As upbeat as she would be and aspiring to go deep into the week, rarely has Sindhu encountered a first-round opponent as accomplished as Korean Sung Ji Hyun who she runs into straight away. She leads the elegant, rally player 8-6, having traded wins equally since the last Olympics, including a loss the last time they met at Hong Kong. But the November scoreline of 26-24, 22-20 points to some early excitement for India’s biggest name, seeded 5 here, who will be ready for a tight fight to start off at Arena Birmingham.
Her next probable opponent is another tricky prospect despite Sindhu’s 5-0 visible dominance over Hong Kong’s Cheung Ngan Yi. In the 2017 Glasgow Worlds, it would be unthinkable that there could have been an opponent more titanic than Nozomi Okuhara. However, Sindhu’s most wearying and trudging victory in fact came early in the pre-quarters against Cheung, a match that pushed her thresholds of pain and exhaustion while the girl from Hong Kong endlessly rallied putting every shuttle in. That’s two straight days of haring about on the cards before Sindhu could run into China’s canniest Chen Yufei, whom she leads 4-3, and who coach Gopichand accords enough respect, owing to her cerebral game.
Should she cross that, there’s her old foe Nozomi Okuhara, whom Sindhu needs to get past to get out of the lower half of the draw. The record is stacked 7-6 in Sindhu’s favour with 4 wins from 6 matches since the Worlds’ marathon, and Okuhara’s bunch of injury troubles. But Sindhu would consider this a better half, with her share of nemeses – Tai Tzu Ying, He Bingjiao and Saina Nehwal clubbed in the other half. With the All England being the biggest of tournaments in a relatively non-cluttered year until the Worlds, Sindhu is expected to train her focus on winning this year before the cacophony of Olympics qualification drowns down everything else in coming months.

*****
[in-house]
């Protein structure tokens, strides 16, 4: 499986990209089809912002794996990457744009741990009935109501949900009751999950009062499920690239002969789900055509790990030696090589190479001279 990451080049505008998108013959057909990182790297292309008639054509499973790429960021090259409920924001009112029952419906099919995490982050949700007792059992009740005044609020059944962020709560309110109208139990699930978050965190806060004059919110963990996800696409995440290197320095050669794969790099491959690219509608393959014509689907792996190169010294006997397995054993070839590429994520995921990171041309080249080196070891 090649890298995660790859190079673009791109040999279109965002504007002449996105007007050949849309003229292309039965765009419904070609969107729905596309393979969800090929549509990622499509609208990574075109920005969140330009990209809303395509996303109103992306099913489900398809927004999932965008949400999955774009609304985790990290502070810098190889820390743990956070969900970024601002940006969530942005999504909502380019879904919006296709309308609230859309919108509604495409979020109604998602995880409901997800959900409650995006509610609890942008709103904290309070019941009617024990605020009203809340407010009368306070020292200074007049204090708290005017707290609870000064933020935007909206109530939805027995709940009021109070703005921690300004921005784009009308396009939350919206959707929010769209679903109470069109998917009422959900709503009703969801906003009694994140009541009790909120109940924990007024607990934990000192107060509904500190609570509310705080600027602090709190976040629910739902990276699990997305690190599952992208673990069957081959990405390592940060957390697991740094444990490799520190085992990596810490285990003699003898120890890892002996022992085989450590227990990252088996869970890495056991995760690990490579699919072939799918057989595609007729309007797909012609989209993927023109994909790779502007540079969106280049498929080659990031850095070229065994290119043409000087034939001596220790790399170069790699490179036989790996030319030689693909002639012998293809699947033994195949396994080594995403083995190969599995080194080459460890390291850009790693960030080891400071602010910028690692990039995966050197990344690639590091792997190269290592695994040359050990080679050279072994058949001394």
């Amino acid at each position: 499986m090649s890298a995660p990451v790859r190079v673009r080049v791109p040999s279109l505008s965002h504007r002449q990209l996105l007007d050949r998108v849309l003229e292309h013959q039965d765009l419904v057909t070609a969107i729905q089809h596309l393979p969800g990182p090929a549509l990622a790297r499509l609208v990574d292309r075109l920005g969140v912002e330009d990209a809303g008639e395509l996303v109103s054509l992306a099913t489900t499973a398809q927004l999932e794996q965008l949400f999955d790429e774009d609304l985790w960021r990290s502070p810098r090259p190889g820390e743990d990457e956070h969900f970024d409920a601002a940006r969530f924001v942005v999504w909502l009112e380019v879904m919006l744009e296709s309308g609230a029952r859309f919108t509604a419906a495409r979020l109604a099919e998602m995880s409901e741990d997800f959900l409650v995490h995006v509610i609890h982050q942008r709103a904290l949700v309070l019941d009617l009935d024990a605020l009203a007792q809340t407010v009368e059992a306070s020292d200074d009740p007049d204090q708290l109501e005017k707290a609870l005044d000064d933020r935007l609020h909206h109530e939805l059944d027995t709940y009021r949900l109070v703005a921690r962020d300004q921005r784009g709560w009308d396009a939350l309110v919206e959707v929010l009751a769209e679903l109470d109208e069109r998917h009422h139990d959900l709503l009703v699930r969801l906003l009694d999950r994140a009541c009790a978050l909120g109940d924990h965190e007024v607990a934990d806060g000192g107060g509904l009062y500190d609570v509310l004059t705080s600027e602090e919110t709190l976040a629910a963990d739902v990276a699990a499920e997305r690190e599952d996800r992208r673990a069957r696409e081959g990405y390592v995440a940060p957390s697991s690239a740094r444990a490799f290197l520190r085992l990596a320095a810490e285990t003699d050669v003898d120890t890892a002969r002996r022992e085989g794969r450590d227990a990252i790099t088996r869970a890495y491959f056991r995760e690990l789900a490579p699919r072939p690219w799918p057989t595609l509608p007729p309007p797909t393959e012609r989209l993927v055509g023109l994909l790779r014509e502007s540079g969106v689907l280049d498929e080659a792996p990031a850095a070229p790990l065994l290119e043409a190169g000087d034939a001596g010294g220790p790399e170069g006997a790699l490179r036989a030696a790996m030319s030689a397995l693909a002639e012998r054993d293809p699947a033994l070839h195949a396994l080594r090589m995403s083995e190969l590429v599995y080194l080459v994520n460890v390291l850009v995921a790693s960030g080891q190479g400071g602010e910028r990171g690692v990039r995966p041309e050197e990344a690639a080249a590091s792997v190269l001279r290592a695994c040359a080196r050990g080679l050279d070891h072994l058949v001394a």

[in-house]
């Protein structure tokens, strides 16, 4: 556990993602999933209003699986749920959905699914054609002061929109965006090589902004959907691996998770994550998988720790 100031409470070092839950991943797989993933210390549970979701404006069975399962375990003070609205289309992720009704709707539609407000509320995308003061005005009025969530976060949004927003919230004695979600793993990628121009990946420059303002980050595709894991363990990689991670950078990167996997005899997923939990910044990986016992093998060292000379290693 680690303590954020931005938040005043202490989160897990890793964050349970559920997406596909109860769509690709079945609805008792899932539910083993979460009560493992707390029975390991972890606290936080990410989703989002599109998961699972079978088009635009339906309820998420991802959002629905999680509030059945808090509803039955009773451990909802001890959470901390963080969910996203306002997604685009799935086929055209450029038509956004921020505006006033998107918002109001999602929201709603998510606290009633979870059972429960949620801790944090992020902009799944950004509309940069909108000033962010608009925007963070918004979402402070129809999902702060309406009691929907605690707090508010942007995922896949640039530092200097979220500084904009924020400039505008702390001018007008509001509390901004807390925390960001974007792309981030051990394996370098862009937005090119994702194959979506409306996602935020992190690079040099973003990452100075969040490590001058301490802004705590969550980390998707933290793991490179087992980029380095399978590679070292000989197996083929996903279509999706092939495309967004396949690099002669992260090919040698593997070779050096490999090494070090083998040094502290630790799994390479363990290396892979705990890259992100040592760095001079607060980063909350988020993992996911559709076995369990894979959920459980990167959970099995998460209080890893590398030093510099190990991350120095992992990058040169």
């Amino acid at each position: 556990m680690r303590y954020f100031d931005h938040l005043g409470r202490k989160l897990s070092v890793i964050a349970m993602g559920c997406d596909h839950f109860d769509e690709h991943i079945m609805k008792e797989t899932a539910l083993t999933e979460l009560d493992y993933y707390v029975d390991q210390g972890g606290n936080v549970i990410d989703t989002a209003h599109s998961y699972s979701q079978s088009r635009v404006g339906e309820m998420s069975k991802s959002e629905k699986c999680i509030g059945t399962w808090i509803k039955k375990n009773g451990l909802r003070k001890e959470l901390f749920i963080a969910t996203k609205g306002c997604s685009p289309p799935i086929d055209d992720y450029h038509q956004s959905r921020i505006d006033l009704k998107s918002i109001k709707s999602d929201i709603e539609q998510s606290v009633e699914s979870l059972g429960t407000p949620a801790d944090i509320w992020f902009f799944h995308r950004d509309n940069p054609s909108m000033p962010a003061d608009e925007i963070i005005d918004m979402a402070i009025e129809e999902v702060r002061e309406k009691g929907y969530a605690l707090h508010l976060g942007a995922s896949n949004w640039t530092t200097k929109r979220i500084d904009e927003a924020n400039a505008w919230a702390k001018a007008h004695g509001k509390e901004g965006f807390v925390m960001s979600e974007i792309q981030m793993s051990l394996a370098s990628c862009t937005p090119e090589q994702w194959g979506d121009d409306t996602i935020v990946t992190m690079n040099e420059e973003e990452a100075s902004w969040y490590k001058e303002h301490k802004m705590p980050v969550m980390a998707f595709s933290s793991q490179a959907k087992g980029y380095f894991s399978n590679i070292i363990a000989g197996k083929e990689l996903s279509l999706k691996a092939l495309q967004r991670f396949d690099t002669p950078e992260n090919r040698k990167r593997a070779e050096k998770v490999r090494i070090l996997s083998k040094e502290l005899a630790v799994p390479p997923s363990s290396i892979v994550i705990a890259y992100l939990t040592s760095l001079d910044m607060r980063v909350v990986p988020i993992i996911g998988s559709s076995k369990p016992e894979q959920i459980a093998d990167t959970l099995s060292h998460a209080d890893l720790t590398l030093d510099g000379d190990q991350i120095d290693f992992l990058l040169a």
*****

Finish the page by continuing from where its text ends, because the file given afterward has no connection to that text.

The pursuit of the prestigious All England has been a longer expedition for Saina Nehwal, a finalist in 2015, and on her way back to striking the best form. At the newly christened World Tour Super 1000, with a prize kitty of USD 1 million, Nehwal starts out against Scottish Kirsty Gilmour, the closest the tournament comes to a home contender in women’s singles. The wildly hitting, jump-smashing Gilmour girl, who plays unfettered by knowledge of her two cobbled together knees, is the immediate challenge for the Indian seeded 8th. There’s also the Chinese teenager, Cai Yanyan, before she runs into Tai Tzu Ying, returning from an injury that had her playing at half-strength since the World Tour Finals.
“Saina’s had some good performances, and she’s beaten a lot of good players in the last few months. She’s been pretty consistent as well, so altough the draw is tough for Saina I’m positive about her outcome,” coach Gopichand said. Nehwal has wins against Okuhara, Bingjiao, Ratchanok and Yamaguchi in the last six months besides yet another thumping of a listless Sindhu in the Nationals final. She won the Indonesia Masters where Carolina Marin snapped her knee, and has seen a resurgence even as she pushes 29.
Marin’s absence is welcomed but not too gleefully by opponents. “Marin has been a top contender and played well in big tournaments so obviously her loss is definitely badminton’s loss at world level which is very unfortunate. Her not being there of course is good, but it doesnt lessen the competition by any means. There are quality players again and it’s not gonna make anyone’s path easier at All England,” Gopichand stated.